The British public still owns a majority 62% share in the Royal Bank of Scotland [RBS] from when it had to be bailed out due to financial mismanagement during the 2008 financial crash.
Were it not for the enormous £50bn bailout, RBS would have folded less than a decade ago. Since then, it has quietly been going about its business to maintain a steadily increasing share price throughout the first quarter of 2019.
The British public's majority share in RBS
However, a key stipulation of the bailout was that RBS must sell payment processing firm WorldPay.
Private equity firms Bain Capital and Advent International paid £2bn to acquire an 80% stake in WorldPay, before Vantiv bought the platform outright in 2018.
When RBS bought WorldPay from rival bank Natwest in 2007, it looked to be a sound investment. The payment platform, which MoneyWeek described as “Britain’s most spectacular success story” in 2019, was approaching 20 years since its inception in 1989 as ‘Streamline’.
Earlier this month, though, RBS would have been contemplating what could have been after Florida-based Fidelity National Information Services shelled out an eye-watering sum of $43bn (£32bn) for WorldPay.
By comparison, that’s roughly three-quarters of the £45.5bn amount the UK Government injected into RBS to save the bank.
|PE ratio (TTM)||18.82|
|Operating margin (TTM)||22.12%|
RBS stock vitals, Yahoo finance, as at 27 March 2019
The story of WorldPay isn’t one that RBS could have been involved in after its difficult time in 2008. Looking at the bank’s performance recently, though, it seems to be surviving well without its old platform.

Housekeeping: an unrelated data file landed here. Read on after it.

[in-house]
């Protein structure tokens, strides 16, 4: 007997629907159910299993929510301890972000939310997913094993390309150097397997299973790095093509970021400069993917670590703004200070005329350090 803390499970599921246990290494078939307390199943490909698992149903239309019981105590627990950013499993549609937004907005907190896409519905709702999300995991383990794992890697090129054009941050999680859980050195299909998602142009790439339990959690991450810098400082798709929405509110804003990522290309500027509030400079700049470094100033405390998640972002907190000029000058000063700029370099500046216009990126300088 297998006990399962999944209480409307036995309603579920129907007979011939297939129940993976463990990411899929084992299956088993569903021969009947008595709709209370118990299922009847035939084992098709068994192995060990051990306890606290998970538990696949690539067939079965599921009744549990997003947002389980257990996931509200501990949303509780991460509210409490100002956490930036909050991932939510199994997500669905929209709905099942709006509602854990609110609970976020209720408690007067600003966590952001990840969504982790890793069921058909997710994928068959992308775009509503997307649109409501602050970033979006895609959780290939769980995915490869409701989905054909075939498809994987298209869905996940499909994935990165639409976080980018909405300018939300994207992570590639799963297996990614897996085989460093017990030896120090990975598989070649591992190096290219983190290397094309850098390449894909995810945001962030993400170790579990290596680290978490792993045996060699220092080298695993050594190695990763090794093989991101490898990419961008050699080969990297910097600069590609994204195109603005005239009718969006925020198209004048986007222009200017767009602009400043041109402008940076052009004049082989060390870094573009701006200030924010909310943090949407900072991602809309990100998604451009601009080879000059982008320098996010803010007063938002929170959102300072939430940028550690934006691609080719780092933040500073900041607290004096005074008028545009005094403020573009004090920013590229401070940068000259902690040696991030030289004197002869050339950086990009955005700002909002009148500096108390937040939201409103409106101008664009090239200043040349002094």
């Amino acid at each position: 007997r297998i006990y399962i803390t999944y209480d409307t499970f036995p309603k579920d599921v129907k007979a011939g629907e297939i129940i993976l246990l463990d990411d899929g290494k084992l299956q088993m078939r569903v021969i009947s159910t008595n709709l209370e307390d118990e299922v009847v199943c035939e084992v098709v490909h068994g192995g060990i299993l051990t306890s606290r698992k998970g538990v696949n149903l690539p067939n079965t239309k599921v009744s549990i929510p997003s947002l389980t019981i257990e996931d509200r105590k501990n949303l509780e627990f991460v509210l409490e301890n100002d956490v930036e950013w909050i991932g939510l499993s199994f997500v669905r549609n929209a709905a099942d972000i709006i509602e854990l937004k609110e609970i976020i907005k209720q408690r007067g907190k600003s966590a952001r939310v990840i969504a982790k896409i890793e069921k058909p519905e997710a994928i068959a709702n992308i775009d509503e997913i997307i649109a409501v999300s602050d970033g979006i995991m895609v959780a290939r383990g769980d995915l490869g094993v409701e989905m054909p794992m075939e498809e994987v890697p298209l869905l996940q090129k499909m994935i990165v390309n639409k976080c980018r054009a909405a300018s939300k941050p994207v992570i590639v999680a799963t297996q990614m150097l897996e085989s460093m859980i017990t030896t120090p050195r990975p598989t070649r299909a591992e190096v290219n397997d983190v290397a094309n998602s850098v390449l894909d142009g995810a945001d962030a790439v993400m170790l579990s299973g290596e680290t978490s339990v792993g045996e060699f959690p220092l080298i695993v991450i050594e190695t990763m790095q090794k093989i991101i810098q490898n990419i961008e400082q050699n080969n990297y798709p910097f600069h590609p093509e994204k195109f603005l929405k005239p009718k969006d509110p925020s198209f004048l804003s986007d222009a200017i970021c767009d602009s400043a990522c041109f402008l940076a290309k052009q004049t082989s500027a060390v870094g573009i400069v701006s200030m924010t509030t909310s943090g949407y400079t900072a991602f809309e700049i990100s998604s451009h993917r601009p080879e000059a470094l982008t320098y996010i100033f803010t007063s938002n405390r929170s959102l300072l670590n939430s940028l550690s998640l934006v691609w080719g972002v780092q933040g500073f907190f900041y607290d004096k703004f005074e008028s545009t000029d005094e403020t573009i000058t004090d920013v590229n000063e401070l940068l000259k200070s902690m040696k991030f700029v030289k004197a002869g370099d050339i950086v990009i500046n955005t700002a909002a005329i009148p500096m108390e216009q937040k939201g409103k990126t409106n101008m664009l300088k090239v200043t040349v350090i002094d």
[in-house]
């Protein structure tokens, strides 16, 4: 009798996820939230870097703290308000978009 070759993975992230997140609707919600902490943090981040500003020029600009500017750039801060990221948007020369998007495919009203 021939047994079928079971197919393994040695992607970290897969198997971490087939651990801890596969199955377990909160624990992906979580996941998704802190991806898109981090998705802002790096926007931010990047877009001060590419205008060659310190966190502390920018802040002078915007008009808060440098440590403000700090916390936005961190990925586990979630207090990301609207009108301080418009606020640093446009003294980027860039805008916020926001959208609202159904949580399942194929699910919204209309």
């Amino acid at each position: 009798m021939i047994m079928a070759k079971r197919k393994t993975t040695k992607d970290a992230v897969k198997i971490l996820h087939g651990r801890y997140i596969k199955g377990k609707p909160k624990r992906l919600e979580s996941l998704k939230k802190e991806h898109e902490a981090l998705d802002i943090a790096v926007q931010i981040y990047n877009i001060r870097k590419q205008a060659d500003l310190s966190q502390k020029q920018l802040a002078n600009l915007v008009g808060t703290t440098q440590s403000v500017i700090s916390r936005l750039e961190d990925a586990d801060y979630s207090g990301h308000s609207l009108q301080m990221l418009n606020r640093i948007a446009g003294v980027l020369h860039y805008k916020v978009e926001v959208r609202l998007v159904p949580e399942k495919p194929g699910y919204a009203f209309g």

Share price rebounds after March sell-off
After a December nadir of 203p, RBS’ share price has rebounded to experience a strong start to 2019. Between 11 December and 19 March, the share price increased by a third, growing 33.2% to 270.4p.
From 19 March to 22 March, RBS encountered its first obstacle of 2019. The stock fell 8.2%, ending the week at 248.2p. It was the first sign of volatility in RBS stock this year and has recovered well at the start of this week suggesting the hiccup, was exactly that.RBS 1-year share price performance, CMC Markets, as at 27 March 2019
And while the short-term has been promising for RBS, the long-term outlook is forecast as even brighter.
Thomson Reuters predicts that the business is on course to grow 7.23% in the long-term, as its earnings per share are expected to grow by 4.14 from 28.08 in late 2019 to projections of 32.22 for December 2020. That is underlined by strong growth predicted for the second and third quarters this year of 8.41 and 8.35 respectively.
RBS’ price to earnings ratio is currently outperforming the industry and sector averages, standing at 18.44. Industry and sector averages come in at 19.52 and 19.57, respectively.
In addition, the company’s price-to-book value is a further indicator that RBS is still being underrated in certain quarters. At 0.71, it seems there’s value to be had here.
Winding down of council loans put on hold
RBS is well-placed to continue its resurgence and it is now working on enhancing its public image through a £1bn wind down of highly controversial public sector loans.
The value of RBS' wind down of public sector loans
The scheme was announced over the course of the last weekend. Loans issued to local councils had been heavily criticised for the high levels of interest that needed to be repaid. Detractors had said these were draining much-needed funds into the bank’s coffers.
Because the bank is already facing a number of significant pieces of litigation, RBS has decided to call time on the scheme as it looks to boost its public image.
RBS looks likely to continue its strong share price performance with several market backers providing healthy reassurance. Thus, a sustained underestimation of its share price would come at some surprise.